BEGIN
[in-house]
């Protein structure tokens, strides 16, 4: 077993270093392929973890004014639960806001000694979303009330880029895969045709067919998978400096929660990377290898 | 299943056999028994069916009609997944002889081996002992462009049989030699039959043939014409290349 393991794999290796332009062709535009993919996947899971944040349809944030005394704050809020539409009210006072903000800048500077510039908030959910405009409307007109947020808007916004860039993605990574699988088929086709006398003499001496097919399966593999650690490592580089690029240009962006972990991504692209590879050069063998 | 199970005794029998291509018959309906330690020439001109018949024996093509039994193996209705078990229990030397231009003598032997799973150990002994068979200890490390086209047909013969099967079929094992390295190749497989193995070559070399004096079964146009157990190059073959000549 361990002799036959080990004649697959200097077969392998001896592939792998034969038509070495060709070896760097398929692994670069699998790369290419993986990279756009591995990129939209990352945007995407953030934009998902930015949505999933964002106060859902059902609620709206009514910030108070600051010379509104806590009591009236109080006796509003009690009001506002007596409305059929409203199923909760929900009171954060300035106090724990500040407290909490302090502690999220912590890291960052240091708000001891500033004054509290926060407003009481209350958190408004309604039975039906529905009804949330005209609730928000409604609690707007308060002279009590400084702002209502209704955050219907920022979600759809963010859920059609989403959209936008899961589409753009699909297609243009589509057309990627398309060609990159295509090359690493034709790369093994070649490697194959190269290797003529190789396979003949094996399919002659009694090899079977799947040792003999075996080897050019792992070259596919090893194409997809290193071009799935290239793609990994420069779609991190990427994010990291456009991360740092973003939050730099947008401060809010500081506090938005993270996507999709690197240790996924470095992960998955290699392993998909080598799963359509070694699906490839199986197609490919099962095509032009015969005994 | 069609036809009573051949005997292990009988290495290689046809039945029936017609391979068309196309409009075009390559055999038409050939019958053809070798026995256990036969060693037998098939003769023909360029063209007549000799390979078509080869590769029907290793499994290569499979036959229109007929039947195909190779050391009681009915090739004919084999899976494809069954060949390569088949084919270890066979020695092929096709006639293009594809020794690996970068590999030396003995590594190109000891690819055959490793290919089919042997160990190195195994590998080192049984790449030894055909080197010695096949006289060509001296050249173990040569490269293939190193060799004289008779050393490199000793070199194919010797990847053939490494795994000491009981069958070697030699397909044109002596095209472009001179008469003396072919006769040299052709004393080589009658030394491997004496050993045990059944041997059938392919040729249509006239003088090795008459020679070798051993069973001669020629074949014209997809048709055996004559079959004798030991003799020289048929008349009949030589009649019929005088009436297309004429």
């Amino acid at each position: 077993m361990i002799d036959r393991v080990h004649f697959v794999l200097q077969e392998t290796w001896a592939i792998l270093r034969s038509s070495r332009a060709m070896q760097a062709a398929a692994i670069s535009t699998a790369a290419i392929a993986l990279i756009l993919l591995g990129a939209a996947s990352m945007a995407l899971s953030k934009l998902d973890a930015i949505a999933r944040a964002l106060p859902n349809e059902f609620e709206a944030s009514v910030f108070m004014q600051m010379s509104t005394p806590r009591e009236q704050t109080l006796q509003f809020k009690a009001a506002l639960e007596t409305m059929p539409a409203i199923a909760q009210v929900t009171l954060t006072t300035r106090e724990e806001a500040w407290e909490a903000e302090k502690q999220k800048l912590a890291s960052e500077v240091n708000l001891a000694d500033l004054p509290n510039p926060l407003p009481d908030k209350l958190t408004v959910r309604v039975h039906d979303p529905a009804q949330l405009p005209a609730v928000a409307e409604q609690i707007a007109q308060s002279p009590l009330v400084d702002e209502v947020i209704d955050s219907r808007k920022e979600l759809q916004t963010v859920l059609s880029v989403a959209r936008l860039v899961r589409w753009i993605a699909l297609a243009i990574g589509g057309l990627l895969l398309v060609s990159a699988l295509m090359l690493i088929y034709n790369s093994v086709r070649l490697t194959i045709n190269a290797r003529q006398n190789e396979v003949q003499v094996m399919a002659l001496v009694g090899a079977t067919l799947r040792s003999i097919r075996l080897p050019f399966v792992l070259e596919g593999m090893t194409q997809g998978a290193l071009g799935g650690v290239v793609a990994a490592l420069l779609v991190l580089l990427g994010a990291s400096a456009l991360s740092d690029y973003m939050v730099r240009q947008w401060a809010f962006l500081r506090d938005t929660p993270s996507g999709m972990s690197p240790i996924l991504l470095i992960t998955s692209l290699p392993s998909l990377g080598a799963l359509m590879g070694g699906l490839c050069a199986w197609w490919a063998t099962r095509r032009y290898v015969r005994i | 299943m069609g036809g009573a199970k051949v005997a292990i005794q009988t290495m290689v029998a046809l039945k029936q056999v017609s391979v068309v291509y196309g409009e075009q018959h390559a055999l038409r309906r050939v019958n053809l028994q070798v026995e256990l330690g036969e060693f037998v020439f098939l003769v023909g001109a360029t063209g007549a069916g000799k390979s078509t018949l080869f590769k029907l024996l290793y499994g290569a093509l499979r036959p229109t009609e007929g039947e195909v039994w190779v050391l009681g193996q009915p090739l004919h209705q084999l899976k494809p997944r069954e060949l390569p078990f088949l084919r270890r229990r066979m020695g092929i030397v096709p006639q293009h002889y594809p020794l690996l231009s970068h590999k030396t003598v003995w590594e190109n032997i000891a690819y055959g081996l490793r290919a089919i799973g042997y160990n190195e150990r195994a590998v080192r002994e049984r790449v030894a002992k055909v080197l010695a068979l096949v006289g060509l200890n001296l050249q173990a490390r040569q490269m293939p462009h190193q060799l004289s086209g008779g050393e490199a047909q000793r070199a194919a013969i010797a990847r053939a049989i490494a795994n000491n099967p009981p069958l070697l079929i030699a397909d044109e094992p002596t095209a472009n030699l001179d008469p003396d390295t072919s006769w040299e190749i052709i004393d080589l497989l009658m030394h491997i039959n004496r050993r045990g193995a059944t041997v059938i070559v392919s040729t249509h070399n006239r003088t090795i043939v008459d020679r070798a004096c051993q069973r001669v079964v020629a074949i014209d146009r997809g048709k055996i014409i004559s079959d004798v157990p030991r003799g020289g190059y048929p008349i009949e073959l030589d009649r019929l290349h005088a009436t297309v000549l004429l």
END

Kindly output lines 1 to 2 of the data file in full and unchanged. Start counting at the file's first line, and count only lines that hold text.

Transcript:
[in-house]
């Protein structure tokens, strides 16, 4: 077993270093392929973890004014639960806001000694979303009330880029895969045709067919998978400096929660990377290898 | 299943056999028994069916009609997944002889081996002992462009049989030699039959043939014409290349 393991794999290796332009062709535009993919996947899971944040349809944030005394704050809020539409009210006072903000800048500077510039908030959910405009409307007109947020808007916004860039993605990574699988088929086709006398003499001496097919399966593999650690490592580089690029240009962006972990991504692209590879050069063998 | 199970005794029998291509018959309906330690020439001109018949024996093509039994193996209705078990229990030397231009003598032997799973150990002994068979200890490390086209047909013969099967079929094992390295190749497989193995070559070399004096079964146009157990190059073959000549 361990002799036959080990004649697959200097077969392998001896592939792998034969038509070495060709070896760097398929692994670069699998790369290419993986990279756009591995990129939209990352945007995407953030934009998902930015949505999933964002106060859902059902609620709206009514910030108070600051010379509104806590009591009236109080006796509003009690009001506002007596409305059929409203199923909760929900009171954060300035106090724990500040407290909490302090502690999220912590890291960052240091708000001891500033004054509290926060407003009481209350958190408004309604039975039906529905009804949330005209609730928000409604609690707007308060002279009590400084702002209502209704955050219907920022979600759809963010859920059609989403959209936008899961589409753009699909297609243009589509057309990627398309060609990159295509090359690493034709790369093994070649490697194959190269290797003529190789396979003949094996399919002659009694090899079977799947040792003999075996080897050019792992070259596919090893194409997809290193071009799935290239793609990994420069779609991190990427994010990291456009991360740092973003939050730099947008401060809010500081506090938005993270996507999709690197240790996924470095992960998955290699392993998909080598799963359509070694699906490839199986197609490919099962095509032009015969005994 | 069609036809009573051949005997292990009988290495290689046809039945029936017609391979068309196309409009075009390559055999038409050939019958053809070798026995256990036969060693037998098939003769023909360029063209007549000799390979078509080869590769029907290793499994290569499979036959229109007929039947195909190779050391009681009915090739004919084999899976494809069954060949390569088949084919270890066979020695092929096709006639293009594809020794690996970068590999030396003995590594190109000891690819055959490793290919089919042997160990190195195994590998080192049984790449030894055909080197010695096949006289060509001296050249173990040569490269293939190193060799004289008779050393490199000793070199194919010797990847053939490494795994000491009981069958070697030699397909044109002596095209472009001179008469003396072919006769040299052709004393080589009658030394491997004496050993045990059944041997059938392919040729249509006239003088090795008459020679070798051993069973001669020629074949014209997809048709055996004559079959004798030991003799020289048929008349009949030589009649019929005088009436297309004429």